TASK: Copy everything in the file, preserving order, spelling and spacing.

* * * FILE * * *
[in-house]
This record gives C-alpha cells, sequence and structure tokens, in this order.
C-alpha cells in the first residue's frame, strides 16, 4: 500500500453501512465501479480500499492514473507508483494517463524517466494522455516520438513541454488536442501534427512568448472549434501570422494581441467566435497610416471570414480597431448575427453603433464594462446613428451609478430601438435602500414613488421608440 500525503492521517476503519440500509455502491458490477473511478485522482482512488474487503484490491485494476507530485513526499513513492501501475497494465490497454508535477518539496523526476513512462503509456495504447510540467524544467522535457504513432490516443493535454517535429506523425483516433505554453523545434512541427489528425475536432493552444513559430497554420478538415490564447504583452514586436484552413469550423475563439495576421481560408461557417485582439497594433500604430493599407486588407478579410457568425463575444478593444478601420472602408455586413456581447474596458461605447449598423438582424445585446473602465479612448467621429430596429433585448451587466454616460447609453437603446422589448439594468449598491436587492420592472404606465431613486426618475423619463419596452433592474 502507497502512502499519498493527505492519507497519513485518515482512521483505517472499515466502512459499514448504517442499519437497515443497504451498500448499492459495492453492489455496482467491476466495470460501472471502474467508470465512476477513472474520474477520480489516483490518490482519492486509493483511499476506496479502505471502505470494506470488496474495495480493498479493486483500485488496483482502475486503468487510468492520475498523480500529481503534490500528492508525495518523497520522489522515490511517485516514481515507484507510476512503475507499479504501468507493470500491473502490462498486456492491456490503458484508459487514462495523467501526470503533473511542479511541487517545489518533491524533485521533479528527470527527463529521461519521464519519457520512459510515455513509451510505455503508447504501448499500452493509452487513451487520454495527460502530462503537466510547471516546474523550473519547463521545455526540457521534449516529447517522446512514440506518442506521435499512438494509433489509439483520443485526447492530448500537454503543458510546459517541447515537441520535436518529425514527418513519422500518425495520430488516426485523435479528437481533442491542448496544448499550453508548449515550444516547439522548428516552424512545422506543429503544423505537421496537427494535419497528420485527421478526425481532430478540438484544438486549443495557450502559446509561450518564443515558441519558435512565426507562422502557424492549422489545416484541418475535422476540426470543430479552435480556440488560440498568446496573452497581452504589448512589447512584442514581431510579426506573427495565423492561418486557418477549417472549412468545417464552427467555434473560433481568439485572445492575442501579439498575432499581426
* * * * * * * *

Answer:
[in-house]
This record gives C-alpha cells, sequence and structure tokens, in this order.
C-alpha cells in the first residue's frame, strides 16, 4: 500500500453501512465501479480500499492514473507508483494517463524517466494522455516520438513541454488536442501534427512568448472549434501570422494581441467566435497610416471570414480597431448575427453603433464594462446613428451609478430601438435602500414613488421608440 500525503492521517476503519440500509455502491458490477473511478485522482482512488474487503484490491485494476507530485513526499513513492501501475497494465490497454508535477518539496523526476513512462503509456495504447510540467524544467522535457504513432490516443493535454517535429506523425483516433505554453523545434512541427489528425475536432493552444513559430497554420478538415490564447504583452514586436484552413469550423475563439495576421481560408461557417485582439497594433500604430493599407486588407478579410457568425463575444478593444478601420472602408455586413456581447474596458461605447449598423438582424445585446473602465479612448467621429430596429433585448451587466454616460447609453437603446422589448439594468449598491436587492420592472404606465431613486426618475423619463419596452433592474 502507497502512502499519498493527505492519507497519513485518515482512521483505517472499515466502512459499514448504517442499519437497515443497504451498500448499492459495492453492489455496482467491476466495470460501472471502474467508470465512476477513472474520474477520480489516483490518490482519492486509493483511499476506496479502505471502505470494506470488496474495495480493498479493486483500485488496483482502475486503468487510468492520475498523480500529481503534490500528492508525495518523497520522489522515490511517485516514481515507484507510476512503475507499479504501468507493470500491473502490462498486456492491456490503458484508459487514462495523467501526470503533473511542479511541487517545489518533491524533485521533479528527470527527463529521461519521464519519457520512459510515455513509451510505455503508447504501448499500452493509452487513451487520454495527460502530462503537466510547471516546474523550473519547463521545455526540457521534449516529447517522446512514440506518442506521435499512438494509433489509439483520443485526447492530448500537454503543458510546459517541447515537441520535436518529425514527418513519422500518425495520430488516426485523435479528437481533442491542448496544448499550453508548449515550444516547439522548428516552424512545422506543429503544423505537421496537427494535419497528420485527421478526425481532430478540438484544438486549443495557450502559446509561450518564443515558441519558435512565426507562422502557424492549422489545416484541418475535422476540426470543430479552435480556440488560440498568446496573452497581452504589448512589447512584442514581431510579426506573427495565423492561418486557418477549417472549412468545417464552427467555434473560433481568439485572445492575442501579439498575432499581426